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  • Writer's pictureSasha Borissenko

EPISODE 3. The colonial project

Episode three of Chewing the Facts explores the role of colonisation and how the change in the food environment disproportionately affects some of Aotearoa's communities.

Release date: 20 August, 2023

The latest New Zealand Health Survey says one in three adults aged 15 and over are classified as o*ese using the body mass index.

This rate rises sharply to 71 per cent among Pacific people and almost 51 per cent are Māori.

Speaking in the latest episode of Chewing the Facts, South Auckland business owner Ema Tavola says although food is a big part of ritual, celebration, and connection, it's not correct to simply say Pacific people love eating.

“Colonisation and capitalism have created systems that are killing us.”

Pointing to her homeland of Fiji, migration to the city and the introduction of European economies has meant there’s no time to harvest or create a garden, she said.

“If you take anyone out of that system, they’re going to have to find nourishment in other ways. If they’re working 40, 50, 60 hours a week, what are you going to eat that’s easy or can fit around that finite time that you have?”

Cheap, processed, imported, and low-quality food are the only accessible options for people in low-paid work, she said.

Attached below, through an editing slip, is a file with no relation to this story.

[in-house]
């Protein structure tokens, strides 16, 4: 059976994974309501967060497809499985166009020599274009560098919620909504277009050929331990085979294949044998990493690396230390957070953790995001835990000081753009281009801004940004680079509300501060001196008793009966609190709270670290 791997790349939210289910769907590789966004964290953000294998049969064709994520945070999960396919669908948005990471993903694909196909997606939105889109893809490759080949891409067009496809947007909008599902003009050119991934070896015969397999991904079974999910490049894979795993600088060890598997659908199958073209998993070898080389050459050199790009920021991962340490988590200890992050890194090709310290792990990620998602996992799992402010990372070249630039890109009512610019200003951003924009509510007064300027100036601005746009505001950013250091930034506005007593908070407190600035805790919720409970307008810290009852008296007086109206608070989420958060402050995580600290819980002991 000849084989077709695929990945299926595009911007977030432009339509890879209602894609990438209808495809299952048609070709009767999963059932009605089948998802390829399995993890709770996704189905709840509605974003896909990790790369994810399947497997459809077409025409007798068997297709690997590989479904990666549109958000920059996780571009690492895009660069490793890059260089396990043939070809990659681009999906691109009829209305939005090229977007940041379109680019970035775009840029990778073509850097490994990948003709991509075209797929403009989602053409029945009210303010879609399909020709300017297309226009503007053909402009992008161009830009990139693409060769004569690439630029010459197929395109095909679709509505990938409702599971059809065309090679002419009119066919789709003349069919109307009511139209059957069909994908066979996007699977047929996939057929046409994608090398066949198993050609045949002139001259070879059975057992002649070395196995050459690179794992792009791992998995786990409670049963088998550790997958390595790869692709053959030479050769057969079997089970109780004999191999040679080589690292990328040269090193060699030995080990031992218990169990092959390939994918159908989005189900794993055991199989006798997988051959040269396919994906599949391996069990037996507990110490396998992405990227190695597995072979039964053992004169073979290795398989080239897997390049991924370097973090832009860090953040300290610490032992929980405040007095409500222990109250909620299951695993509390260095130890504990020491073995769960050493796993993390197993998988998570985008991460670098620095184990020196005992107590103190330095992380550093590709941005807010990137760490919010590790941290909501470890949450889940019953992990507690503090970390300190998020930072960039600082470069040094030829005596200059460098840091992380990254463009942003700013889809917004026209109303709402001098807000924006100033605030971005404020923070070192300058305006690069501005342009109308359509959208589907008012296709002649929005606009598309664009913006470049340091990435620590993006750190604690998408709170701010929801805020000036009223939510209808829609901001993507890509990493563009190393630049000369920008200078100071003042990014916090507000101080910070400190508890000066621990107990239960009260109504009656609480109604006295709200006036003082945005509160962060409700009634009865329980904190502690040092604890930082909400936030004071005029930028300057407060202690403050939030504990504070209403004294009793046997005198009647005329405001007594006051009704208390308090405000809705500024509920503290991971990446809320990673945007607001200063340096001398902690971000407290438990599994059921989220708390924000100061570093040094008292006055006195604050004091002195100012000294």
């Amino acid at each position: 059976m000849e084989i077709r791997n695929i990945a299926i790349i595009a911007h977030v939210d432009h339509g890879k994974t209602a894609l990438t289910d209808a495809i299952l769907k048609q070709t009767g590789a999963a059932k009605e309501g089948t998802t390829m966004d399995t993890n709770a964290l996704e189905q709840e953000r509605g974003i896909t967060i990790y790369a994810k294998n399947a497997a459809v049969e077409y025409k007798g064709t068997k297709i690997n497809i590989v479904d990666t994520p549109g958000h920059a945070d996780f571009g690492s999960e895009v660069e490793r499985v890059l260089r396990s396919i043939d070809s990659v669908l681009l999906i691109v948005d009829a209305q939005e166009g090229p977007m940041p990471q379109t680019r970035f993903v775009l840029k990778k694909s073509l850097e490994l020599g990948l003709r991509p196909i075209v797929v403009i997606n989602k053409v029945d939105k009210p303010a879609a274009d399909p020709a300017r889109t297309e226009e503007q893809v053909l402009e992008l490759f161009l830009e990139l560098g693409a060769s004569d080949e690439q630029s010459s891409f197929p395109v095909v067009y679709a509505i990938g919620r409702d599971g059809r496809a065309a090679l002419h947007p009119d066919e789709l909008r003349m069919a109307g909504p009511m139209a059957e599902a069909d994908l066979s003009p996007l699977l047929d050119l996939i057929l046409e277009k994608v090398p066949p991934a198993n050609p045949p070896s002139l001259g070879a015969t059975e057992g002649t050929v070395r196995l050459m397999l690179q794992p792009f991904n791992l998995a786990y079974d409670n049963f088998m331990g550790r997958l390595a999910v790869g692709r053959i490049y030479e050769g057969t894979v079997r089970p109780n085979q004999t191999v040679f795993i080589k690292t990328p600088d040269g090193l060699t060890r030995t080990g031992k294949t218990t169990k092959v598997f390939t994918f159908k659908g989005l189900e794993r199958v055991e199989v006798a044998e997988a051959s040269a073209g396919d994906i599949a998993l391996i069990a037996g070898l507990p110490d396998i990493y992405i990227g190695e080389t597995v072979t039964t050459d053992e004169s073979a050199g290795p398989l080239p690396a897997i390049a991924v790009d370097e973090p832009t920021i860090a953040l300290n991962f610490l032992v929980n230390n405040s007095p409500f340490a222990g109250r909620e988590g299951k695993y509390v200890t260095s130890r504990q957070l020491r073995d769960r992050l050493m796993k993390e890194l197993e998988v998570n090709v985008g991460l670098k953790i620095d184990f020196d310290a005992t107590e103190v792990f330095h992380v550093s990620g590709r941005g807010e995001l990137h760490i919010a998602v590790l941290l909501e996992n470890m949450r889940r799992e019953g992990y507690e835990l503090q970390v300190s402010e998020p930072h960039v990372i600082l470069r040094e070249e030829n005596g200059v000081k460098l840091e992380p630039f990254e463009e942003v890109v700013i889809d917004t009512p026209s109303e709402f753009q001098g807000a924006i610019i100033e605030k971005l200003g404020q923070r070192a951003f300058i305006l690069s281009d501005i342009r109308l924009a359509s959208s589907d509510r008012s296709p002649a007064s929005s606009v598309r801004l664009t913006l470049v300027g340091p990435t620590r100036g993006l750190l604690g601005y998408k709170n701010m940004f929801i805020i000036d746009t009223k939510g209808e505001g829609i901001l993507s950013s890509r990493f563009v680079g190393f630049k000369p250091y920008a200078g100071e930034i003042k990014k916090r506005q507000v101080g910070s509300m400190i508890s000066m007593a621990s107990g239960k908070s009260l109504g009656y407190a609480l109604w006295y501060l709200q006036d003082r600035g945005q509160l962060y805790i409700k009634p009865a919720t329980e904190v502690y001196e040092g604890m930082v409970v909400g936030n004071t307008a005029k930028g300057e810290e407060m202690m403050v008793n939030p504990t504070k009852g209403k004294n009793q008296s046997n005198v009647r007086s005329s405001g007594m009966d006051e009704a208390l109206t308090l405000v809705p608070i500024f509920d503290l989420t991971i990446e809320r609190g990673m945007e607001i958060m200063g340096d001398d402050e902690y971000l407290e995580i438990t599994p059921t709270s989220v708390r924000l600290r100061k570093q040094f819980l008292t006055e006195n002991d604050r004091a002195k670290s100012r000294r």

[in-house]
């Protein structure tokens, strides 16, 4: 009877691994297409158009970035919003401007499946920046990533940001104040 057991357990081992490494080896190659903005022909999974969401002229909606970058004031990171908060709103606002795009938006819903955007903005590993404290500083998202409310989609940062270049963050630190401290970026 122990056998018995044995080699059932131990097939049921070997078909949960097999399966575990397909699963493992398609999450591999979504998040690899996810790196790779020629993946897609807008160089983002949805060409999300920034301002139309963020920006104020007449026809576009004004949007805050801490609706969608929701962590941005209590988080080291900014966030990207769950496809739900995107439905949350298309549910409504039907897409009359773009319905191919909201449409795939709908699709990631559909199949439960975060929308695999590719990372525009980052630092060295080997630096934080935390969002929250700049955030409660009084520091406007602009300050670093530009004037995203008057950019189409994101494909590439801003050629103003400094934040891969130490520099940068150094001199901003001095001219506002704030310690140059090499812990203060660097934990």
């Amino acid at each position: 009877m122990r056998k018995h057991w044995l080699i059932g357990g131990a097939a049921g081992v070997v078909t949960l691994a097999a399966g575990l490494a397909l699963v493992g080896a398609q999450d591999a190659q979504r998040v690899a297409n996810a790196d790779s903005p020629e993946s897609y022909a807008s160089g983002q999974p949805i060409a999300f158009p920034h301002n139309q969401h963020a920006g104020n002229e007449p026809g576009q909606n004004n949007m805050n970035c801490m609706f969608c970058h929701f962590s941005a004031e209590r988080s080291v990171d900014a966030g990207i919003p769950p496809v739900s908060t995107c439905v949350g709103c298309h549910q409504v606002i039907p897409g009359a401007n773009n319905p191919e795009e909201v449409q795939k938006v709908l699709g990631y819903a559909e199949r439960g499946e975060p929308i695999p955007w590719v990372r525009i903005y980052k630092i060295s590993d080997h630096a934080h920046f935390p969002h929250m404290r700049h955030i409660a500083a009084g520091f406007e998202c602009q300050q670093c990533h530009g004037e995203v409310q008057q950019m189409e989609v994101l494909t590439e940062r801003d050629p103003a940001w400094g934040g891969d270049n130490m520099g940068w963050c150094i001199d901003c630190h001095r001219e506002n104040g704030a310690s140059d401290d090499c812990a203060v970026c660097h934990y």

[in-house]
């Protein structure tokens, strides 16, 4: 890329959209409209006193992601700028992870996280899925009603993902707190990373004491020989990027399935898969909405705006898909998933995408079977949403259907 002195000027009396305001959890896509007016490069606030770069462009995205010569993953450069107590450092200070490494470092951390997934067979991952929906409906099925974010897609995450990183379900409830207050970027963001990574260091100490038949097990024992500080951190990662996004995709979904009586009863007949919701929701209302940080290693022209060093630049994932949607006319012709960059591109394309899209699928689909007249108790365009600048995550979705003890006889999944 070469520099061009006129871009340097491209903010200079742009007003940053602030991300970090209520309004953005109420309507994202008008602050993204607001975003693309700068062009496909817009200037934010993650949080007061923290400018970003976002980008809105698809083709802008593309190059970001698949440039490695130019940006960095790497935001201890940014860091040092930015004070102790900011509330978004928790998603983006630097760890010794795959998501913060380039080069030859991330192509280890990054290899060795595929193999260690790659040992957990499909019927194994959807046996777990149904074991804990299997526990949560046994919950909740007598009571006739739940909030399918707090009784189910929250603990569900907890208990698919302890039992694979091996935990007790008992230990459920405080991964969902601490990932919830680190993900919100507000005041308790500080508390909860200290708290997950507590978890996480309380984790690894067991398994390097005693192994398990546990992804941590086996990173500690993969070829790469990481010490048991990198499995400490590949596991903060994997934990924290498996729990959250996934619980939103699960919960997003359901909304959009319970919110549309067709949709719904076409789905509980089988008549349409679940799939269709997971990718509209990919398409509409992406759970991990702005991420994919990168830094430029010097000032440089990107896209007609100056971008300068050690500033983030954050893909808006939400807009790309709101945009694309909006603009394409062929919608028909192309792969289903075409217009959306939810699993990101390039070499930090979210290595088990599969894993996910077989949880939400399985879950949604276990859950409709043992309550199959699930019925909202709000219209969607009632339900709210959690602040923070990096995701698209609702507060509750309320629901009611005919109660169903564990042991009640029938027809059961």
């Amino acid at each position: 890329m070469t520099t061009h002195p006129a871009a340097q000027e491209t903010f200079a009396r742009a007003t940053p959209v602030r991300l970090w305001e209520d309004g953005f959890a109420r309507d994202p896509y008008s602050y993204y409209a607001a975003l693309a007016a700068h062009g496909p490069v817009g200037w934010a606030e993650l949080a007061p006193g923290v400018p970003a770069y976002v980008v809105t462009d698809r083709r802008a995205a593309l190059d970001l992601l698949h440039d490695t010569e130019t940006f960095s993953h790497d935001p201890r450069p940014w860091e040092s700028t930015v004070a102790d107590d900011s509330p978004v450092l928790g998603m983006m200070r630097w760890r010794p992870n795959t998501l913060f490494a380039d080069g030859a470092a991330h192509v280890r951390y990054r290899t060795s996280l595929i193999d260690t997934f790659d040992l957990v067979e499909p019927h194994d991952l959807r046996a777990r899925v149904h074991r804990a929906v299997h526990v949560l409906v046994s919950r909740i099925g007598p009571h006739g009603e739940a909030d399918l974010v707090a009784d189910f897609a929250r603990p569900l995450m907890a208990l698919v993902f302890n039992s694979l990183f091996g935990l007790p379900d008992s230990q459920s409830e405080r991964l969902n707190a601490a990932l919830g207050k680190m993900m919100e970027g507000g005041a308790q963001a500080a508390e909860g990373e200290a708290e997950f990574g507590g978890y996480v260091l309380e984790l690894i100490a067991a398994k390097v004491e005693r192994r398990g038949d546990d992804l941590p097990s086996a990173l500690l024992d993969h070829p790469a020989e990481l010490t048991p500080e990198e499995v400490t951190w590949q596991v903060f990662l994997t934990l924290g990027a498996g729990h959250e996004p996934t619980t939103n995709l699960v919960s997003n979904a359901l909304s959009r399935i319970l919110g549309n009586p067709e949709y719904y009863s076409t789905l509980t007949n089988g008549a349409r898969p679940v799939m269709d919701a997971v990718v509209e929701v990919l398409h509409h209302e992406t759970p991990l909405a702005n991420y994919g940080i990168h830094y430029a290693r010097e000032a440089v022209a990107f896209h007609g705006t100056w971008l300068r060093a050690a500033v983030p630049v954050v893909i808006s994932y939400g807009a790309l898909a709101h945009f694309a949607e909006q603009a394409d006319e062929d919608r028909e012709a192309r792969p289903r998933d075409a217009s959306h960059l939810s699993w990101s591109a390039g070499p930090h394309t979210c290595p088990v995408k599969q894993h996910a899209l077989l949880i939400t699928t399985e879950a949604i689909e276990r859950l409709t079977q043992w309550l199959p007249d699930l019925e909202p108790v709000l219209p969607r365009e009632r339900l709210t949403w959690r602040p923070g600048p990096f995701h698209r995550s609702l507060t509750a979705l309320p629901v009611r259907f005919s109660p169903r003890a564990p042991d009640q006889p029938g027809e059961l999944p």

Exporting canned and ultra processed foods to the Pacific gained popularity in the early 1890s.

In 2007, New Zealand exported nearly 40,000 tonnes of mutton flats - fat trimmings from a sheep’s belly - with 19 per cent going to Pacific countries, for example.

The situation is also dire back in South Auckland.

“A lot of our fruit and veg shops are selling low-grade, poor quality produce. It's cheaper because it's largely produce which you wouldn't find in a supermarket. And a lot of it is quite close to expiration,” Tavola said.

Every second shop in Ōtara-Papatoetoe offers takeaway food options, then there’s liquor stores, gambling outlets, and a headstone shop, she said.

“It’s like death, dying, gone. You know, this is what social deprivation is - the options and opportunities like this are just so much lesser [sic].”

Food swamps describe areas that are inundated with unhealthy food options. A 2017 study found there were 722 food swamps in Aotearoa. Convenient stores and fast food outlets were significantly higher in economically deprived areas, the study read.

McDonalds head of communications Simon Kenny said the global fast food chain was not targeting lower socio economic areas.

With restaurants in both high and low socio economic areas, locations were determined by factors such as visibility, traffic accessibility, population size, and potential competition. The company also made sure to avoid locations near schools, for example.

“We definitely refute any accusations that we sit there all day at work going, how do you build more restaurants in a poor area? But I don’t disagree that food outlet-wise, there are definitely way more food outlets in certain areas.”